Afghan women want West to back off ‘rape law’

Women attending Kabul University told a Canadian journalist that the West should not involve itself in the country’s religious affairs. “We do not want total freedom. We want it to be limited and to be within Islam”, a young female student architect is reported as saying.

The student Hamida Hasani, aged 18, says that when faced with hunger and war issues of women’s rights pale into insignificance. ”If they [the West] faced what we have faced… they’d realise what is important here” she said. She then added, that the problem of women’s rights in Afghanistan belongs to Afghan women – no one else. I completely disagree with this young student’s sentiments.

How can the fundamental human rights of fifty per cent of the population not be important? And one woman’s suffering not be the problem of another’s? No matter how divided in culture and geography people may be, one person’s suffering is the concern of another. Women reading this article must not back off the ‘rape law’, a much reported new Shia law allowing men to have sex with their wives inspite of their wishes. Instead they must be cheered and united by that their efforts, which have resulted in the Afghan President scrapping the offending law.

Karzai bows to international calls to scrap Afghan ‘rape’ law

Women’s liberation is at the heart of every economy, every democracy, the fundamentals of human rights. Never is an issue more pressing or more in the interest of every other woman worldwide.

Frighteningly, the reportage of this story is limited as no other student could be found on the campus that was aware on the pending Shia family legislation or of Achakzai’s murder by Taliban gunmen.

Commenting on this, women’s rights campaigner Fauzia Kofi, who represents the Badakhshan constituency, said “Public awareness of any legislation before Parliament is very low. This new Shia law got very little attention anywhere before it appeared in the UK Guardian and became a big international story. It is still not a big domestic story.”

So, if it were not for the Guardian’s reportage this law allowing men to rape their wives would have slipped through unnoticed. What more riling and convincing reason could bloggers, journalists and commentators need to scrutinise, campaign and raise awareness the treatment of women overseas?

If you ever face similar such arguments student Hasani’s, which dissuade you from ‘interfering’ in foreign women’s rights, please bear in mind this very famous poem attributed to Pastor Martin Niemöller.

First they came for the Communists,

and I didn’t speak up because I wasn’t a Communist.

Then they came for the Social Democrats,

and I didn’t speak up because I wasn’t a Social Democrat.

Then they came for the Trade Unionists,

and I didn’t speak up because I wasn’t a Trade Unionist.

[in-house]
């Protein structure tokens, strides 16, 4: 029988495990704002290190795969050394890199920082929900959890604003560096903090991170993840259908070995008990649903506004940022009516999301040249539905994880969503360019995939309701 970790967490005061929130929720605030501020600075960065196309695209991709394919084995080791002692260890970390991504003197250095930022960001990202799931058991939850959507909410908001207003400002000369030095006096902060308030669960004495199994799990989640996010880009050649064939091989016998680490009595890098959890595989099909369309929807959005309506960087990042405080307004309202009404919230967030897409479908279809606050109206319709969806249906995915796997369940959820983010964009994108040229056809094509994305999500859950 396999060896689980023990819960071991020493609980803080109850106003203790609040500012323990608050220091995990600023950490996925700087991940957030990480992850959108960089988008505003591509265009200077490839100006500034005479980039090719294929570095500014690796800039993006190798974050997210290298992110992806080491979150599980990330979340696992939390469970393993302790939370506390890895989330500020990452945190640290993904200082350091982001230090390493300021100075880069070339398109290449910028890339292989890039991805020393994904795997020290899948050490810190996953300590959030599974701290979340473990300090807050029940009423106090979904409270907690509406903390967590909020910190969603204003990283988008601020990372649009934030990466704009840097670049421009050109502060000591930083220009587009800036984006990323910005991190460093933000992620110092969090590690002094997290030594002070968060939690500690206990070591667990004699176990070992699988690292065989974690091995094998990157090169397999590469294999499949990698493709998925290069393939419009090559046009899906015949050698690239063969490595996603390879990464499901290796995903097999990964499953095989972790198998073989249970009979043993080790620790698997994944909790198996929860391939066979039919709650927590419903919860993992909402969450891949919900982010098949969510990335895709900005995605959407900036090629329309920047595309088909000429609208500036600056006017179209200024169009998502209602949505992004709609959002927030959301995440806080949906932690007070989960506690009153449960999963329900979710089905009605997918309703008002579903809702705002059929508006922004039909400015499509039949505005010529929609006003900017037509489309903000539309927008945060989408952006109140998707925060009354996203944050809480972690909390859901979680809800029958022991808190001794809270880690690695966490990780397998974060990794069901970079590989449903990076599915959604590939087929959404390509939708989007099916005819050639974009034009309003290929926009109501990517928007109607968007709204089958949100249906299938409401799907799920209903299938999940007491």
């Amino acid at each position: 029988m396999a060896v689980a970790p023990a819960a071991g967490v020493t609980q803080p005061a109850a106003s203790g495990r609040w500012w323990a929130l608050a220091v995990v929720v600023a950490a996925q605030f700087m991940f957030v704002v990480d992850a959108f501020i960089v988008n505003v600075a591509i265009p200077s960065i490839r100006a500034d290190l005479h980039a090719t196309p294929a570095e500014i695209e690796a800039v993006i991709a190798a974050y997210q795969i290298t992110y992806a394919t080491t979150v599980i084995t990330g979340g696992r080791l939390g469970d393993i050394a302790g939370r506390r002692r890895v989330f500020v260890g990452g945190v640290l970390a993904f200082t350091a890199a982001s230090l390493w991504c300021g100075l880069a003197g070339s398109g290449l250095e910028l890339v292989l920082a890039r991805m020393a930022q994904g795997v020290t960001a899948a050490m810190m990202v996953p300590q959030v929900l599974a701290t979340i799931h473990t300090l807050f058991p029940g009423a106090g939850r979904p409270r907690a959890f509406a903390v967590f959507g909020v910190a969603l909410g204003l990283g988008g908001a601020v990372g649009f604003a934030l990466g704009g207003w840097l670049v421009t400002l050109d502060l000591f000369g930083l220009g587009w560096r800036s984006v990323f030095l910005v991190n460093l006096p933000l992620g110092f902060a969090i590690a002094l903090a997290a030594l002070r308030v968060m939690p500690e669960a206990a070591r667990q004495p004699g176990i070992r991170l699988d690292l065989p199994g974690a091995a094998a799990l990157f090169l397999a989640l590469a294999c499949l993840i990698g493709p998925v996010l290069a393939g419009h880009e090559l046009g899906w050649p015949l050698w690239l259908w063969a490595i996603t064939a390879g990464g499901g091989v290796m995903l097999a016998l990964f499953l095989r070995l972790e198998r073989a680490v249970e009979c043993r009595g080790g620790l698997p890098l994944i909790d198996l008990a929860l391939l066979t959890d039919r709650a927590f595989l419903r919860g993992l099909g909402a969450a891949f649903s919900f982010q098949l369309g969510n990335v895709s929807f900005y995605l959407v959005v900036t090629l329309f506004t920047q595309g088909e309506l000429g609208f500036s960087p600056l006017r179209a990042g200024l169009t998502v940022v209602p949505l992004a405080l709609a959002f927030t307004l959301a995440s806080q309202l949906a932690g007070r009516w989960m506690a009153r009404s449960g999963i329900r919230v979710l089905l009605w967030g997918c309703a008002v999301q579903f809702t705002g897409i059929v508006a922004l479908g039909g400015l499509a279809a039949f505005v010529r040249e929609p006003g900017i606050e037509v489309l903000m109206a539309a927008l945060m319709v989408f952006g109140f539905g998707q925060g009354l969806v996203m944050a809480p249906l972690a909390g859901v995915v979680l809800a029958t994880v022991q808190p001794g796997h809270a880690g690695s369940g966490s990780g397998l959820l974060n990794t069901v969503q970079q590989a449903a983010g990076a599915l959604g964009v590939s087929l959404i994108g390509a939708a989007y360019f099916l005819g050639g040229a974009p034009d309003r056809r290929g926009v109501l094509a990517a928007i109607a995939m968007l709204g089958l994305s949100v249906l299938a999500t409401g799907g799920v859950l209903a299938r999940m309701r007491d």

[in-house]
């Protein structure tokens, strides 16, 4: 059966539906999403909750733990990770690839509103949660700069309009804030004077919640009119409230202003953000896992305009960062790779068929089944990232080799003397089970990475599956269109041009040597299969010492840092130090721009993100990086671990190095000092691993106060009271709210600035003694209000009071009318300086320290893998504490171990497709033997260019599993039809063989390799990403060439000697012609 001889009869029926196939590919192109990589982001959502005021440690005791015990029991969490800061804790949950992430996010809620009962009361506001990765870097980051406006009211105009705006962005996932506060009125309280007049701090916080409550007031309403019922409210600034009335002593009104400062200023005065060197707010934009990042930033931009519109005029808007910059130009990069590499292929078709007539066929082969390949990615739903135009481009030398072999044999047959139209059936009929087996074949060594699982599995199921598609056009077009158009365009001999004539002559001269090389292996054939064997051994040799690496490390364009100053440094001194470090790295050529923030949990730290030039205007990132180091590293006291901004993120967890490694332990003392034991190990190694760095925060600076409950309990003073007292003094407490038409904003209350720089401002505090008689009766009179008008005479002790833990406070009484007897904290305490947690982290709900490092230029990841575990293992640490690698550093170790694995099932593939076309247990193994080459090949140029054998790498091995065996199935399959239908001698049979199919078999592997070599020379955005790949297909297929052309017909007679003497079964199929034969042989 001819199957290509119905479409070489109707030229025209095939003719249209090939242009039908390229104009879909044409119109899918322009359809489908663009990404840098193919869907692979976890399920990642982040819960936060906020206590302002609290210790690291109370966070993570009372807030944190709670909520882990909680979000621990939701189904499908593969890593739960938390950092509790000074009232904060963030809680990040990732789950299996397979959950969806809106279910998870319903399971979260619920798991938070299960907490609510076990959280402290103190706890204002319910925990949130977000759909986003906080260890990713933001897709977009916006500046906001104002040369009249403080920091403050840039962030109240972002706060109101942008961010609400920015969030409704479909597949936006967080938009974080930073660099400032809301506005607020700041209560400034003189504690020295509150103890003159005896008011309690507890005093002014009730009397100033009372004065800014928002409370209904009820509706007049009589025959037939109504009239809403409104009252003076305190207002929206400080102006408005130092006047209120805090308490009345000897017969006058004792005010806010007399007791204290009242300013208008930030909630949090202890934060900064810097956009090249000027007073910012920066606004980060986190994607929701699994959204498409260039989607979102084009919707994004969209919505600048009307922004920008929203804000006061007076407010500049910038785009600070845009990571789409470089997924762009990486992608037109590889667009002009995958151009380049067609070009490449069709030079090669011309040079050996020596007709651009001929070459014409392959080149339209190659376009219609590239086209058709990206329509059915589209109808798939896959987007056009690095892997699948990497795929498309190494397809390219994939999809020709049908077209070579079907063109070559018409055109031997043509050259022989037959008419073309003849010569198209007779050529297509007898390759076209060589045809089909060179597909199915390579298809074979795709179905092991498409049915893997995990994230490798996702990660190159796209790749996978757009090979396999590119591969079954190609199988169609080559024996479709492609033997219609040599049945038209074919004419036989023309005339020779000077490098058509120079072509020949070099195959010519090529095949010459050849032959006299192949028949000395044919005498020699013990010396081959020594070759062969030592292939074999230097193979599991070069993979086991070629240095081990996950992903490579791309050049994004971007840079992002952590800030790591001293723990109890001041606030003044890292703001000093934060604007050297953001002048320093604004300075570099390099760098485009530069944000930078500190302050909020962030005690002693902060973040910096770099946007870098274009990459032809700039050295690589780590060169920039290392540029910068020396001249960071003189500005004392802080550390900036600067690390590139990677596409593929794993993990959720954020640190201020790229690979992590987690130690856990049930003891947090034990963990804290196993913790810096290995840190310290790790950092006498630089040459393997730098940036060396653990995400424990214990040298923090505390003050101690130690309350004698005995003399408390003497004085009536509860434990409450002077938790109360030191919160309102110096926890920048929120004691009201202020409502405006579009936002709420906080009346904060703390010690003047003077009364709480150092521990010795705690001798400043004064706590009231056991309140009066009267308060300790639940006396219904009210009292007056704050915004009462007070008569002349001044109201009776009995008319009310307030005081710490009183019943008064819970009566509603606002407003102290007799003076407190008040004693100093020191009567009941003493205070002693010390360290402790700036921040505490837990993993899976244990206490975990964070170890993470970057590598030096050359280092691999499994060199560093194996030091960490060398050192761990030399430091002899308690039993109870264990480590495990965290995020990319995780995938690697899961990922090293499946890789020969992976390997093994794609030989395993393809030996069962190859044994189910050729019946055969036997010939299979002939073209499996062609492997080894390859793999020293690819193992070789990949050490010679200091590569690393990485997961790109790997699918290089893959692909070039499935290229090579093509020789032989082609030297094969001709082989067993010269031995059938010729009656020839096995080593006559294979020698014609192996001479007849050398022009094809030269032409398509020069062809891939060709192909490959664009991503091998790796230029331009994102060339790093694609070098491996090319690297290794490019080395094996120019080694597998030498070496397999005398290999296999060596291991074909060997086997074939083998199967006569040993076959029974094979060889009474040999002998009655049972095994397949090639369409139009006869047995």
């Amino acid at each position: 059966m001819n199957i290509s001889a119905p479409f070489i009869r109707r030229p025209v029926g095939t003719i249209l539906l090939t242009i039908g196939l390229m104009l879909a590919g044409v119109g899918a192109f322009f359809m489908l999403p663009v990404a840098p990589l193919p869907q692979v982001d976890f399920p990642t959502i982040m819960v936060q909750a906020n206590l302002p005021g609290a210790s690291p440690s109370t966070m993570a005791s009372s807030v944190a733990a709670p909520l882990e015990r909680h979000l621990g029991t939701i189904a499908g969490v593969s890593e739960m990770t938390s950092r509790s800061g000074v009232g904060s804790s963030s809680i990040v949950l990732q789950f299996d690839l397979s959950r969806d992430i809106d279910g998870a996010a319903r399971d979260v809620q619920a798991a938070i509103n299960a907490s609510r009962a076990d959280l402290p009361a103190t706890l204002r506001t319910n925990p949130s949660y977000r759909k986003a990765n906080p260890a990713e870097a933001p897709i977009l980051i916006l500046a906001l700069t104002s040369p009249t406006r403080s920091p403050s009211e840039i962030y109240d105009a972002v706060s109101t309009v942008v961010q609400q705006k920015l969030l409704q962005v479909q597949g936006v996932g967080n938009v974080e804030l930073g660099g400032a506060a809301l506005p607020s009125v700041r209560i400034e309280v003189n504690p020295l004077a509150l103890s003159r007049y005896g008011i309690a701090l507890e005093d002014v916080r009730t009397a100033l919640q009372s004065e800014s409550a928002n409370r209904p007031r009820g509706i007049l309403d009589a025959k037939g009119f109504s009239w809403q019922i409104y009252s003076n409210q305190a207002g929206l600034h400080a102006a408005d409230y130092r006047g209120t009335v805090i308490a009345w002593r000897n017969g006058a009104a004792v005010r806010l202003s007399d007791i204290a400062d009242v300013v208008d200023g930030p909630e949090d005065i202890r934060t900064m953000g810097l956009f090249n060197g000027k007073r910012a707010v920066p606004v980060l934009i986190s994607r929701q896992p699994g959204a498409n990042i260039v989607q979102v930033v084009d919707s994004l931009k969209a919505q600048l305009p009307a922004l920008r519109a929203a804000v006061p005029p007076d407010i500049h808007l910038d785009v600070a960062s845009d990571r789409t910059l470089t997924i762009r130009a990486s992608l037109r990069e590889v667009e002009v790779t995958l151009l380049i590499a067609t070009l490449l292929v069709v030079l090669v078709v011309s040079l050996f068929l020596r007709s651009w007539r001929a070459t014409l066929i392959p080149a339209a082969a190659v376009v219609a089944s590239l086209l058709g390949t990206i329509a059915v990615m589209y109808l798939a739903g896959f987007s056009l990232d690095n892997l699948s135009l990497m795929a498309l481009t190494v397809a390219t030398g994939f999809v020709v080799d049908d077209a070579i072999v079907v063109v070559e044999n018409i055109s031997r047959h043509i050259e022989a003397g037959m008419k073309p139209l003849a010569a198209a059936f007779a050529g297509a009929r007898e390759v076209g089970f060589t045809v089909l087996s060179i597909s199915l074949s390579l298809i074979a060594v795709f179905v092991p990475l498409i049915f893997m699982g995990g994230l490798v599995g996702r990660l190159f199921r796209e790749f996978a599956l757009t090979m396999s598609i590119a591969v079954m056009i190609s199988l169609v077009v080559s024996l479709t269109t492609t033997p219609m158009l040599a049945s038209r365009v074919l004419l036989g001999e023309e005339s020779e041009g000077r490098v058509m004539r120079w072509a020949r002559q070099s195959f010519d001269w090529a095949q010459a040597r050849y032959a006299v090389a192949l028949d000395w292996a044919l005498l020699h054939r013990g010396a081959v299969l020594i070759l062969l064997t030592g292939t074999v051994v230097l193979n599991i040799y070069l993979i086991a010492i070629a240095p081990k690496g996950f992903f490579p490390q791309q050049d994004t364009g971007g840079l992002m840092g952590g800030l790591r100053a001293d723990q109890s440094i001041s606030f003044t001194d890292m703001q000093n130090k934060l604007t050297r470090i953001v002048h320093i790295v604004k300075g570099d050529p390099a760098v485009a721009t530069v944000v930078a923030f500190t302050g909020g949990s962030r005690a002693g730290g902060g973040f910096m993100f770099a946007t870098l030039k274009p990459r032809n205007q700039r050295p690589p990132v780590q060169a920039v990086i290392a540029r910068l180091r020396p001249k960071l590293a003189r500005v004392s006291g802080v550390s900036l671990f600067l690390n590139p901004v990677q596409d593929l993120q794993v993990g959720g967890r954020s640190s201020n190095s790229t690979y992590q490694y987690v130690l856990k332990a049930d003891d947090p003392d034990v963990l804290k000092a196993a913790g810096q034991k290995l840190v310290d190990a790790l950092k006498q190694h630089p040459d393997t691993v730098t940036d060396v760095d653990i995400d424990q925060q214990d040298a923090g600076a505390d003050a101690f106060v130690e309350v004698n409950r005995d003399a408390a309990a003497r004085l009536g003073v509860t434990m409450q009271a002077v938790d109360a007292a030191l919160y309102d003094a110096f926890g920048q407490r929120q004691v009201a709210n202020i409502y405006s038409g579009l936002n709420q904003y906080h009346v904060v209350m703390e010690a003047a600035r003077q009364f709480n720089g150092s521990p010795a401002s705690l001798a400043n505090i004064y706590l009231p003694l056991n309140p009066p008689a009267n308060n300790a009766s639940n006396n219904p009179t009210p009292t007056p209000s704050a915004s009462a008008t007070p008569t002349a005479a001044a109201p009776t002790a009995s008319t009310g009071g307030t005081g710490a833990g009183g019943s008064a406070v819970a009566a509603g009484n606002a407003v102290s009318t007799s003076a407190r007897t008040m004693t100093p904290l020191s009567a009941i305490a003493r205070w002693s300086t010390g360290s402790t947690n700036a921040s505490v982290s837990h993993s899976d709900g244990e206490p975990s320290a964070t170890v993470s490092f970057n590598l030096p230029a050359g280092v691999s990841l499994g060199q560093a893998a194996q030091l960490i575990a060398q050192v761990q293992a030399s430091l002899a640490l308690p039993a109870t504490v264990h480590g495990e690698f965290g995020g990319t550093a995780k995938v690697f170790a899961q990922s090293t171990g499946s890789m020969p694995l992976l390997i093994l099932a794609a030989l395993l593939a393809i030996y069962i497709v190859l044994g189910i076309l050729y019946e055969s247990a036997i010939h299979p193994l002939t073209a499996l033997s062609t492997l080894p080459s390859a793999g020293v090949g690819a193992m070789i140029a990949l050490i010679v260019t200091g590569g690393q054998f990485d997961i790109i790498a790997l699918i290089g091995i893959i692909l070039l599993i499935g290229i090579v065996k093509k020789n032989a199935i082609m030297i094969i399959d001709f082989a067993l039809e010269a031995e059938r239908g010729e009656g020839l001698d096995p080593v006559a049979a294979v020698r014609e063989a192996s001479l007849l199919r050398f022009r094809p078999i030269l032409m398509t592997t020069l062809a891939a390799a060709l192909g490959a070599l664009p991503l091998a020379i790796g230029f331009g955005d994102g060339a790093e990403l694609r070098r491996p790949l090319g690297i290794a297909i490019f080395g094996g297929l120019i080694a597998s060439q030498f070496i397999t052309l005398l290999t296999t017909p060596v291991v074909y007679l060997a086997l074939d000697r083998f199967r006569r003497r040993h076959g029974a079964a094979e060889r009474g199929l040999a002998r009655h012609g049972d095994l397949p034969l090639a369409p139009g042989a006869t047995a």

Then they came for the Jews,

and I didn’t speak up because I wasn’t a Jew,

Then they came for me,

and by that time there was no one left to speak up for me.


Body Image, Equal Treatment, ethic minority, Evening Standard, Freedom of Speech, Gender, Immigration, Women's Rights

The often taboo topic of Female Genital Mutilation (FGM) was raised sensitively in the media last month.

Thousands of girls mutilated in Britain

Reversing female circumcision

I am proud that the UK is leading the way in Europe by assisting victims of this savage crime quickly and confidently via advertising a targeted NHS service to reverse female circumcision.

In the European Parliament one of the changes in attitude that the Daphne fund (one of the EU’s prime sources of funding for awareness-raising, prevention and protection of victims of FGM) sought to achieve is an end to the grimly scandal mongering tones occasionally struck by media’s coverage of FGM. Such tones often only serve to make affected women feel guilty, hence wounding them psychologically and increasing their sense of being an outsider.

I think it is an outrage that, despite 25 years of legislation, not a single person has faced prosecution for the barbarous act of female circumcision, which claims the well-being of approximately 500 girls a year in Britain.

At the end of last month I supported a resolution, put forward in the European Parliament Women’s Committee, to make all EU Member States enforce their existing laws on FGM and introduce new tough measures to stamp out cultural tolerance of this practice.

Locally everyone can make a difference by helping to integrate immigrant families more successfully. Female genital mutilation is carried out in accordance with tradition in certain communities in the UK. These traditions come from other parts of the world and flourish in other European countries.

There therefore needs to be a massive global effort to break through these barriers and protect girls from this barbaric practice.

A very good video explaining the effects and attitudes towards FGM in Somaliland can be seen here:


Women MPs, Women's Rights

In the run-up to the Euro elections, One World Action is running a More Women More Power campaign, which aims to both challenge and highlight the relatively low number of women represented in public and political life.  Since women’s political representation is an issue dear to my heart, I am asking for as many signatures as possible for One World Action’s e-pledge which commits signers to advocating whenever possible for the full inclusion and representation of women in our own parliaments and international bodies. It will only take a couple of minutes to sign, but would make a big difference to the organisation!



If any of you have any further questions about the One World Campaign or what what they do at One World Action or are interested in taking the message of women’s political inclusion further, please get in touch with them.

Sign the More Women More Power Pledge!
Support women’s political participation worldwide.